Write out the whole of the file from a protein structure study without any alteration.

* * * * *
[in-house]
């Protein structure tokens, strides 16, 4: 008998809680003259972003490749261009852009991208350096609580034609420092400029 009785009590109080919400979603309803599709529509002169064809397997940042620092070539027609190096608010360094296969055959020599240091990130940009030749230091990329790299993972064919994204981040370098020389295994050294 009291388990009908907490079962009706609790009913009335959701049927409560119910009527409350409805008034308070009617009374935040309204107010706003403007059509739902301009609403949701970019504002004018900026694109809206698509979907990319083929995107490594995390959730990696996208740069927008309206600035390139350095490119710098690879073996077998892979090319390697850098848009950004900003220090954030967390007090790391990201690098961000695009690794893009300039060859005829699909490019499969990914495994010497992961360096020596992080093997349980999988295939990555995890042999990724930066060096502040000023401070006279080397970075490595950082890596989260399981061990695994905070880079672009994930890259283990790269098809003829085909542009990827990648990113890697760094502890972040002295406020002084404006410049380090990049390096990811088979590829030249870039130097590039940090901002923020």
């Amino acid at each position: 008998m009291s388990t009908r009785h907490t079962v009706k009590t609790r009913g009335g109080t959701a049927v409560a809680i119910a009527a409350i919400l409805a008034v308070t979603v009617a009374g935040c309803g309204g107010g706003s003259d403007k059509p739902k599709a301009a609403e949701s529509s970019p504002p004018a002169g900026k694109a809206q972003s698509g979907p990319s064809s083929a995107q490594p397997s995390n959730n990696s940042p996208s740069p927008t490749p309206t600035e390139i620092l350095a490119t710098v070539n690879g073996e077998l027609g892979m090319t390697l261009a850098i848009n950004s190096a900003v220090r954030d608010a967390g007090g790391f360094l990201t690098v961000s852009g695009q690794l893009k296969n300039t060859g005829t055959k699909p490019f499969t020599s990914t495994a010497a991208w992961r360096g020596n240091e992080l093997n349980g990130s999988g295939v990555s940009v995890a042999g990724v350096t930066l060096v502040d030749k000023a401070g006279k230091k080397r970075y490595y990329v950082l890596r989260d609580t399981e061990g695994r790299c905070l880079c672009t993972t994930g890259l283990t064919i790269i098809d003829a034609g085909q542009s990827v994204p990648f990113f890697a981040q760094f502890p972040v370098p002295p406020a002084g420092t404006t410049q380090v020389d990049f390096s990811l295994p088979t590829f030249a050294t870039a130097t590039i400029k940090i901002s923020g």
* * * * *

[in-house]
């Protein structure tokens, strides 16, 4: 008998809680003259972003490749261009852009991208350096609580034609420092400029 009785009590109080919400979603309803599709529509002169064809397997940042620092070539027609190096608010360094296969055959020599240091990130940009030749230091990329790299993972064919994204981040370098020389295994050294 009291388990009908907490079962009706609790009913009335959701049927409560119910009527409350409805008034308070009617009374935040309204107010706003403007059509739902301009609403949701970019504002004018900026694109809206698509979907990319083929995107490594995390959730990696996208740069927008309206600035390139350095490119710098690879073996077998892979090319390697850098848009950004900003220090954030967390007090790391990201690098961000695009690794893009300039060859005829699909490019499969990914495994010497992961360096020596992080093997349980999988295939990555995890042999990724930066060096502040000023401070006279080397970075490595950082890596989260399981061990695994905070880079672009994930890259283990790269098809003829085909542009990827990648990113890697760094502890972040002295406020002084404006410049380090990049390096990811088979590829030249870039130097590039940090901002923020």
């Amino acid at each position: 008998m009291s388990t009908r009785h907490t079962v009706k009590t609790r009913g009335g109080t959701a049927v409560a809680i119910a009527a409350i919400l409805a008034v308070t979603v009617a009374g935040c309803g309204g107010g706003s003259d403007k059509p739902k599709a301009a609403e949701s529509s970019p504002p004018a002169g900026k694109a809206q972003s698509g979907p990319s064809s083929a995107q490594p397997s995390n959730n990696s940042p996208s740069p927008t490749p309206t600035e390139i620092l350095a490119t710098v070539n690879g073996e077998l027609g892979m090319t390697l261009a850098i848009n950004s190096a900003v220090r954030d608010a967390g007090g790391f360094l990201t690098v961000s852009g695009q690794l893009k296969n300039t060859g005829t055959k699909p490019f499969t020599s990914t495994a010497a991208w992961r360096g020596n240091e992080l093997n349980g990130s999988g295939v990555s940009v995890a042999g990724v350096t930066l060096v502040d030749k000023a401070g006279k230091k080397r970075y490595y990329v950082l890596r989260d609580t399981e061990g695994r790299c905070l880079c672009t993972t994930g890259l283990t064919i790269i098809d003829a034609g085909q542009s990827v994204p990648f990113f890697a981040q760094f502890p972040v370098p002295p406020a002084g420092t404006t410049q380090v020389d990049f390096s990811l295994p088979t590829f030249a050294t870039a130097t590039i400029k940090i901002s923020g």